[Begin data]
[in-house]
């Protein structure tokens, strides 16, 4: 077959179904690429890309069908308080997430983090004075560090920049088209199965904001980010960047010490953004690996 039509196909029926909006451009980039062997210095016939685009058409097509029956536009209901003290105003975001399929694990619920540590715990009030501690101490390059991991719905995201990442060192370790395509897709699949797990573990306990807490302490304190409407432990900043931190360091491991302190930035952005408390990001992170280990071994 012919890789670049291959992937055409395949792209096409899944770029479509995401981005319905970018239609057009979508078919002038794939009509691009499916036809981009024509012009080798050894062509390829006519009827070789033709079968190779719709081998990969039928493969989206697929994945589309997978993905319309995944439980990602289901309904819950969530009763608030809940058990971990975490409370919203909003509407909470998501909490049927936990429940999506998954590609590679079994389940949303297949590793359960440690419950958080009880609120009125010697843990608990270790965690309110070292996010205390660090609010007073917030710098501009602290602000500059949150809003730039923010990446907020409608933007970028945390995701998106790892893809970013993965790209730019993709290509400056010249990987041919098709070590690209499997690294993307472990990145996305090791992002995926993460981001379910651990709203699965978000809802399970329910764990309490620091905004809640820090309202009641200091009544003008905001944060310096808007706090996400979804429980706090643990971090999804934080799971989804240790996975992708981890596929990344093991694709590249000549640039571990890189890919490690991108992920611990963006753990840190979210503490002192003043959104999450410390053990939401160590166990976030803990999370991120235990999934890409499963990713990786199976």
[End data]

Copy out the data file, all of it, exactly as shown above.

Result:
[in-house]
């Protein structure tokens, strides 16, 4: 077959179904690429890309069908308080997430983090004075560090920049088209199965904001980010960047010490953004690996 039509196909029926909006451009980039062997210095016939685009058409097509029956536009209901003290105003975001399929694990619920540590715990009030501690101490390059991991719905995201990442060192370790395509897709699949797990573990306990807490302490304190409407432990900043931190360091491991302190930035952005408390990001992170280990071994 012919890789670049291959992937055409395949792209096409899944770029479509995401981005319905970018239609057009979508078919002038794939009509691009499916036809981009024509012009080798050894062509390829006519009827070789033709079968190779719709081998990969039928493969989206697929994945589309997978993905319309995944439980990602289901309904819950969530009763608030809940058990971990975490409370919203909003509407909470998501909490049927936990429940999506998954590609590679079994389940949303297949590793359960440690419950958080009880609120009125010697843990608990270790965690309110070292996010205390660090609010007073917030710098501009602290602000500059949150809003730039923010990446907020409608933007970028945390995701998106790892893809970013993965790209730019993709290509400056010249990987041919098709070590690209499997690294993307472990990145996305090791992002995926993460981001379910651990709203699965978000809802399970329910764990309490620091905004809640820090309202009641200091009544003008905001944060310096808007706090996400979804429980706090643990971090999804934080799971989804240790996975992708981890596929990344093991694709590249000549640039571990890189890919490690991108992920611990963006753990840190979210503490002192003043959104999450410390053990939401160590166990976030803990999370991120235990999934890409499963990713990786199976």